At the start of autumn, and as part of the Wales in Canada Year, Future Generations Commissioner for Wales (FCG), Sophie Howe, visited Canada to strengthen existing, and build new relationships between Wales and Canadian stakeholders around well-being and sustainable development.
It was a jam-packed week full of meetings, events and engagement opportunities with various First Nations, Federal and Provincial stakeholders and governments. We had the opportunity to learn about Canada’s initiatives around well-being and sustainable development and also to share Wales’ experience of developing and implementing our own Well-being of Future Generations legislation.
We kicked off the visit in Canada’s capital, Ottawa with an insightful meeting with the Quality of Life Team at the Canada Treasury Board Secretariat. We learned about Canada’s Federal Government approach to well-being and shared how Wales’ Future Generations Act ensures long-lasting, positive changes are made to current and future generations.
Later that day the FCG gave a presentation on the Well-being of Future Generation's work in an excellent session hosted by Policy Horizons Canada. The presentation was followed by an in-depth conversation between the FCG and an audience of over 200. It was incredible to see so many questions coming through from people who wanted to learn more about Wales’ progressive approach to developing policies and laws.
The next day, we headed to Montreal and joined the Canadian Wellbeing Knowledge Network to hold a Wales-Canada webinar hosted by the McGill University.
The Canadian Wellbeing Knowledge Network (CWKN) is an emerging initiative of a growing group of organisations and individuals from public, private, academic and community sectors.
With the FGC invited as keynote speaker, the session focussed on lessons learned on moving beyond GDP as a central measure of progress to achieve real, long term, and sustainable prosperity. It was amazing to have Wales join the conversation with Yukon, Nova Scotia and Federal Government in Canada. We also learnt that that Wales’ Well-being of Future Generation's Act is often referenced in Canada as a model to aspire towards.
We then headed off to Vancouver where our focus shifted to engaging and listening to First Nations Communities in British Columbia. We also had representatives from Wales Arts International (WAI) join us. WAI have recently launched a new programme - Gwrando - which presents an opportunity for people in Wales to nurture the art of listening to other languages, and for indigenous artists to share their work and their relationship with language through a co-designed collaborative project that focuses on the current loss of language diversity in the world.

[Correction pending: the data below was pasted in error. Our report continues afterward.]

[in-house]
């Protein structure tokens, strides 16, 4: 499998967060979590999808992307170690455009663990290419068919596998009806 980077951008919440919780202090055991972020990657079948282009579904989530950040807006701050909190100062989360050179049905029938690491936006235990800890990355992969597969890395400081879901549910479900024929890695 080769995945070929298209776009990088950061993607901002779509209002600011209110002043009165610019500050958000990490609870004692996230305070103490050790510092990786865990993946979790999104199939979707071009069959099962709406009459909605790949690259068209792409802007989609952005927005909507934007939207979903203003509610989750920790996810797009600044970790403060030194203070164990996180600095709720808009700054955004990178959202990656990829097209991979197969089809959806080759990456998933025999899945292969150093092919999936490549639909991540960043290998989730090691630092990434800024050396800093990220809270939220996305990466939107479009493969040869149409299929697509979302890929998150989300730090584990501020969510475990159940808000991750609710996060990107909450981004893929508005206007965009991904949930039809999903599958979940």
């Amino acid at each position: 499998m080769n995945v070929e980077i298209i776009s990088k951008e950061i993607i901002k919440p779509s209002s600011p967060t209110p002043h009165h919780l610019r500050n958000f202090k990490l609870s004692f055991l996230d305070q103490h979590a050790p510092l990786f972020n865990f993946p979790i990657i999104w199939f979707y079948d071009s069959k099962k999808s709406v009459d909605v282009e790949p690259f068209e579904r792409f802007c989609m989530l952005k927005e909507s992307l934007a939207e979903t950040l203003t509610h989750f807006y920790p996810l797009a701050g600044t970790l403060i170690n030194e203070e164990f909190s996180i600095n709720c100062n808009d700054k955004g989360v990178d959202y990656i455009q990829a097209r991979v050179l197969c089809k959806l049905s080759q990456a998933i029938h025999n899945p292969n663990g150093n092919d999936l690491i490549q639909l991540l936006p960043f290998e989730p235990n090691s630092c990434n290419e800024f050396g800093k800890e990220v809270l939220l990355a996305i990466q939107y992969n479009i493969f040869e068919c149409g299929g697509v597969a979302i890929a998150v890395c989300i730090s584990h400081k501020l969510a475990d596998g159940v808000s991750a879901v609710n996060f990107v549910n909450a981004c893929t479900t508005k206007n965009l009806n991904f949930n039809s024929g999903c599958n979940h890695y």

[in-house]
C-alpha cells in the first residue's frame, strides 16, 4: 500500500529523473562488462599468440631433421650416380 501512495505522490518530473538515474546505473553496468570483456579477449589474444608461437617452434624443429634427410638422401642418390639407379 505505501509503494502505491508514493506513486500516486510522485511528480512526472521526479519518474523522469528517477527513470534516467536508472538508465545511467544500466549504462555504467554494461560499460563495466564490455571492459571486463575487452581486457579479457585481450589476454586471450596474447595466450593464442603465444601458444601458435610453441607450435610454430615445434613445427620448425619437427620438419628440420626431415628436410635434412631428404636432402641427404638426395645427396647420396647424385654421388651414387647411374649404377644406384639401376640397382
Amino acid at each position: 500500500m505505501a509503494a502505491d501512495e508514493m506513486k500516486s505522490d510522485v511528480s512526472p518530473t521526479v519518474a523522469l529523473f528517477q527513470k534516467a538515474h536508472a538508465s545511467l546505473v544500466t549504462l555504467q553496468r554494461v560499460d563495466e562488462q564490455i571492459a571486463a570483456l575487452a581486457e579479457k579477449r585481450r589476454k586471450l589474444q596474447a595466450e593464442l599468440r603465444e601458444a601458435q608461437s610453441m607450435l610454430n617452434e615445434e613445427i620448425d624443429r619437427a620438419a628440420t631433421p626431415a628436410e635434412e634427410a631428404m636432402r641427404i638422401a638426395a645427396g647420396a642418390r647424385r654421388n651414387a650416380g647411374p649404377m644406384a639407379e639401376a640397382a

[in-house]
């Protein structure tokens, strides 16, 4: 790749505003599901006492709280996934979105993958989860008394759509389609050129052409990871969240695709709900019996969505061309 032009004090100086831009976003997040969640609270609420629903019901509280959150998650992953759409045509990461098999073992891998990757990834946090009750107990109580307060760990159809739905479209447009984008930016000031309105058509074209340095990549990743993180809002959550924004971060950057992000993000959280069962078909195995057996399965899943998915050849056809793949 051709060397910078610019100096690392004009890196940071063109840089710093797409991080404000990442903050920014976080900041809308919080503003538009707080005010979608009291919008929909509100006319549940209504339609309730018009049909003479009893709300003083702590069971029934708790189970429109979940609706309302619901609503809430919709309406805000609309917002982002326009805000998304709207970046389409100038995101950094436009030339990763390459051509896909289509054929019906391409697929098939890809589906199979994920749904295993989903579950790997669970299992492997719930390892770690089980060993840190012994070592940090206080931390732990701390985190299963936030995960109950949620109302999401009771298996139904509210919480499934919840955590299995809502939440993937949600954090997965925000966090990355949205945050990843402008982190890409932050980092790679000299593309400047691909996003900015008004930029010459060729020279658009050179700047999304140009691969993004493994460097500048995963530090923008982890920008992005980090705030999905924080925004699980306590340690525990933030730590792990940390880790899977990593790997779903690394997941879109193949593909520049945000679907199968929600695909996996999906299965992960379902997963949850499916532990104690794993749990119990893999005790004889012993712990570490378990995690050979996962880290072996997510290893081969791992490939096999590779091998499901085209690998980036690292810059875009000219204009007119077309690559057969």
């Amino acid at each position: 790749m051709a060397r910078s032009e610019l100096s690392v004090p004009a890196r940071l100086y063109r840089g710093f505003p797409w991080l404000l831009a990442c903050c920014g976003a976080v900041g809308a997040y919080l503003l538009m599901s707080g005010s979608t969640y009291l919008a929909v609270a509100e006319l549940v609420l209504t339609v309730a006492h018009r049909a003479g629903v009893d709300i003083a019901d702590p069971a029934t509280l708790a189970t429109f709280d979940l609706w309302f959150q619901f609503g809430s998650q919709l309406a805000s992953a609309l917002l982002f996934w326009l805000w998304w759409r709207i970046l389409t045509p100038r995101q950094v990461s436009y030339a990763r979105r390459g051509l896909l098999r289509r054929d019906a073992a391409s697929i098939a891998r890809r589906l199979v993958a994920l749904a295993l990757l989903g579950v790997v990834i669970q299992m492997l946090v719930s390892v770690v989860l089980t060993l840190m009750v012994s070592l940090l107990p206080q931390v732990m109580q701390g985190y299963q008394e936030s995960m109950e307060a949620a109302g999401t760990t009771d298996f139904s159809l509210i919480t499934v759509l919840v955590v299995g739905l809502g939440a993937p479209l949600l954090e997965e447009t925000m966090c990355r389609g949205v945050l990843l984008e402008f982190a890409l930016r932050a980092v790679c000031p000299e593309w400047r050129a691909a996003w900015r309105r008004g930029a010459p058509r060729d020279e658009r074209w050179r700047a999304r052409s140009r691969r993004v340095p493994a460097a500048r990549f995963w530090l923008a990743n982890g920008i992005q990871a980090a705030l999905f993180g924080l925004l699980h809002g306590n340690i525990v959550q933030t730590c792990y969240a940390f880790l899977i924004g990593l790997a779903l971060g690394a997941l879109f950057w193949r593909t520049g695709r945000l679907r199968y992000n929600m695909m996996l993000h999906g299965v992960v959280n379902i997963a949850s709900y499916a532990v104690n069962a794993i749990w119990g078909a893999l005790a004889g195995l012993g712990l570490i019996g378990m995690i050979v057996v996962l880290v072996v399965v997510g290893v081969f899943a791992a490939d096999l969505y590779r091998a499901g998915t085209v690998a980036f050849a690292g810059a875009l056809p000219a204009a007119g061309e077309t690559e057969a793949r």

Wales had the honour of joining Vancouver Economic Commission (VEC) policy roundtable to focus on first nations’ approach to well-being. VEC is an external agency of the City of Vancouver and its purpose is to build a prosperous, inclusive, zero-carbon and resilient local economy. Dr Dara Kelly joined the FCG in giving a presentation on 'Centering First Nations Concepts of Wellbeing'.
Dr Dara Kelly is from the Leq’á:mel First Nation, part of the Stó:lō Coast Salish. She is an Assistant Professor of Indigenous Business at the Beedie School of Business, SFU and her work challenges conventional economical practices whilst informing positive change by drawing on knowledge of Indigenous economics.
While Wales was the first to legislate for future generations, the Act has roots in the Seventh Generation Principle, which is based on an ancient Haudenosaunee (Iroquois) philosophy that the decisions we make today should result in a sustainable world seven generations into the future. It was therefore a rich and important discussion around how we can take the lead from First Nations people to protect future generations from global crises.
FCG, Sophie Howe said:
“I’m proud that Wales has a Well-being of Future Generations Act, but we can use it to go further, allowing First Nations thinking and the experiences of people who live in sympathy with their environment, to guide our route to a better future.”
We finished off with a visit to the Museum of Anthropology in honour of the National Day for Truth and Reconciliation and Orange Shirt Day.
The day honours the indigenous children who never returned home and Survivors of residential schools, as well as their families and communities. Public commemoration of the tragic and painful history and ongoing impacts of residential schools is a vital component of the reconciliation process.
The evening began with an orange lantern procession in honour of residential school survivors and finished with a powerful night of Indigenous dance and reflection.
We'd like to thank all partners involved for giving Wales a warm welcome, for sharing your vision and ideas and for your engagement in Wales' progressive approach. It was truly heart-warming to find common goals between our two nations and strengthen the relationships between Wales and Canada around well-being and sustainable development.
Well-being of Future Generations (Wales) Act 2015
The Well-being of Future Generations Act gives us the ambition, permission and legal obligation to improve our social, cultural, environmental and economic well-being.
The Well-being of Future Generations Act requires public bodies in Wales to think about the long-term impact of their decisions, to work better with people, communities and each other, and to prevent persistent problems such as poverty, health inequalities and climate change.
The Act is unique to Wales attracting interest from countries across the world as it offers a huge opportunity to make a long-lasting, positive change to current and future generations.